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I would like to know if it's possible to tune the Community account in Stack Overflow Enterprise?

Some of the automated activity is ruining the experience in our Stack Enterprise implementation. For example,

  • The volume of posts that are bumped exceeds the number of questions asked or answered on a daily basis. The effect is that by morning, all of the previous days new activity is already below the fold or on page two. I want the human activity to be front and center rather than the bot. It's discouraging to new users when their question swiftly disappears. I would like to set the max number of posts that can be bumped within a day.

  • The ability to blacklist certain Tags from the Community account would prevent obsolete questions from getting bumped. Like any company we have internal systems that get retired, policies that change, etc. and when those topics are no longer relevant, the bot should not bump those questions to the top any more. Besides making the content look stale, nobody is going to answer them, or vote on them, and they could in fact be confusing to users.

  • We need the Community account to not bump questions from users that have left the company. Since they're gone, no answer can be marked as answered. And more often than not these questions have quality issues, so nobody upvotes, and they just keep coming back.

  • NEW: Bumping questions should not take place over the weekend when there is no user activity on the site. As an example, tonight (Sunday night) on our front page there are 34 questions bumped by the Community account, and 14 from employees. Most of the 14 are from the handful of active users and moderators. So all of the activity from last week is now below the fold, on page 2, etc.

Is there a way to address this in the current software? If not can this be a feature request?


Related posts that provide some insight:

  • 3
    Huh... this is interesting. I'm not sure how flexible the bot is but I'm curious... are there answers on these questions? On the network sites, the bot only bumps answered questions where the answer/s is/are zero score. So, voting (up or down) should prevent the question from being bumped. Accepting the answers isn't necessary. Here's an explanation of when the Community User bumps posts on public sites: meta.stackexchange.com/a/184511/284336 My (patchy) understanding is that most behaviors between the live sites and enterprise sites are similar/the same. Apologies if that's incorrect. – Catija Aug 7 at 20:25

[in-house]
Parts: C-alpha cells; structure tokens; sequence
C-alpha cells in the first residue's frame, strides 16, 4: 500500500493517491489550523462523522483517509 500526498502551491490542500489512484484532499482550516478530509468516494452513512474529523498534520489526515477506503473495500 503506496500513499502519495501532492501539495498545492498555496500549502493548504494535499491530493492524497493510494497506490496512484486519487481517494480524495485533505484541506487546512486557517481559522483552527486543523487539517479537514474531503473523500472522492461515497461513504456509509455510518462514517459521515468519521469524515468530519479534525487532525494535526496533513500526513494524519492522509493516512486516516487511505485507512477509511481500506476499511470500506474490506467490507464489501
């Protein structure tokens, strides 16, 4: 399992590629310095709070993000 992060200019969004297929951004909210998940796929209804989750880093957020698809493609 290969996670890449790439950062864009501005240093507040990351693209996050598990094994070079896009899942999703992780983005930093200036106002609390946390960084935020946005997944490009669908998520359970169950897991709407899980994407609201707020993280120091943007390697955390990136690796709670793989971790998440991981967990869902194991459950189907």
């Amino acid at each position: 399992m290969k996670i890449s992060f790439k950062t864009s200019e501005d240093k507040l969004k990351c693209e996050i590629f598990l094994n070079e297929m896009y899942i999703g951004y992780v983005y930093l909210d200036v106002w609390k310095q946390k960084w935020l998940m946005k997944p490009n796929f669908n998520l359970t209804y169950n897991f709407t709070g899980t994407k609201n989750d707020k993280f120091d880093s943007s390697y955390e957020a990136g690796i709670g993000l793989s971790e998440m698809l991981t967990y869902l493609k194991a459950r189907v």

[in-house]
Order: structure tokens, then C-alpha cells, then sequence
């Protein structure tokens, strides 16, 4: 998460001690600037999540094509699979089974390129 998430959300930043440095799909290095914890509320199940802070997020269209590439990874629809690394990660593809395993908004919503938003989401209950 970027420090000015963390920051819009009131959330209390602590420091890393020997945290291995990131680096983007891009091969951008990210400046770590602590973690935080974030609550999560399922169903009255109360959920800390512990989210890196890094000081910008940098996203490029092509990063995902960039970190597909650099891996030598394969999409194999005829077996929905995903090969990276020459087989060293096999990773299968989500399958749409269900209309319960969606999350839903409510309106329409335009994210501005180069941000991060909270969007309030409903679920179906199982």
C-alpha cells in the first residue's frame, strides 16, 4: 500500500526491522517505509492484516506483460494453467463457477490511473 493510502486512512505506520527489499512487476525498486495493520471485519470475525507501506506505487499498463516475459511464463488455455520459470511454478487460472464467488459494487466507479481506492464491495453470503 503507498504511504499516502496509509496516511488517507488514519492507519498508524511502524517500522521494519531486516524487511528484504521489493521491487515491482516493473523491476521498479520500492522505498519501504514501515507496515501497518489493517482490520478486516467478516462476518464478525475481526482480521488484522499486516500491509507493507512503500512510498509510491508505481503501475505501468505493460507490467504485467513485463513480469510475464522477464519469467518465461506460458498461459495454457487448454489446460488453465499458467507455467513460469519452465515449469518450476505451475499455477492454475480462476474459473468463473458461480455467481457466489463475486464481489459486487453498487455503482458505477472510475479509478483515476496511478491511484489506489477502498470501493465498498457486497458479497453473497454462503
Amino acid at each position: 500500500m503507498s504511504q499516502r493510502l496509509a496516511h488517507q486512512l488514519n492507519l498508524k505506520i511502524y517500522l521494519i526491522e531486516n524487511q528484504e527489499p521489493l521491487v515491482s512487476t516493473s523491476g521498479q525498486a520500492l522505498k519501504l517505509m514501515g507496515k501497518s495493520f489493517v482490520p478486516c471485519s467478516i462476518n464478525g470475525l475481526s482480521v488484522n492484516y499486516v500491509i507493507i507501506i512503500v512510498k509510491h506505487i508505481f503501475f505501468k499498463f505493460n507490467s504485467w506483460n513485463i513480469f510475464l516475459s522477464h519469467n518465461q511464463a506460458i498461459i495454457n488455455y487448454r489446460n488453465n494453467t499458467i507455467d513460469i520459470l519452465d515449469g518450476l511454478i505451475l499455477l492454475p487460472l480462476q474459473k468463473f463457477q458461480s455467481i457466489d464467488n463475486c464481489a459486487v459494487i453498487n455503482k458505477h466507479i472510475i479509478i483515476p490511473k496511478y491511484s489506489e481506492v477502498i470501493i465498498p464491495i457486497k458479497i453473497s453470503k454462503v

• Yes, upvoting answers can mitigate some of it, but often it would be arbitrary and then you're upvoting and awarding rep for the wrong reasons – 5eleven7 Aug 7 at 20:44
  • 3
    Downvotes work, too. Community won't bump a post where all of the answers score less than zero, either. On the Stack Exchange sites where this is problematic, it tends to be because there's not enough voting for the site. It's not that answers are wrong or low quality, it's because no one bothers to vote. I've often wondered if internal SO instances would suffer from something similar since, if there's only one answer and it gets posted by the person everyone trusts... why bother? I can't see your Enterprise instance, so it's 100% possible that's not the case, it's that verification is hard. – Catija Aug 7 at 20:48
  • 2
    I've definitely had times on sites where there's only 1-4 questions getting bumped but they get bumped every month, like clockwork... and no one knows if the answers are good or not because of how niche the question is. ... and it gets really frustrating because of it. If I remember correctly, we actually created a special case where an answer can't be bumped for another 90 days if it's already been bumped once... which means it'll only come up a few times per year. – Catija Aug 7 at 20:50
  • You are totally right about the lack of voting. Currently we have 26k users and only 1.5k first upvote badges awarded. I don't have exact metrics because I am not one of the administrators. – 5eleven7 Aug 7 at 20:53
  • 1
    There is not only a small fraction of users upvoting, even fewer people are willing to downvote a co-worker. Pretty much only the moderators and a handful of developers familiar with the public Stack culture downvote and set flags. – 5eleven7 Aug 9 at 4:23

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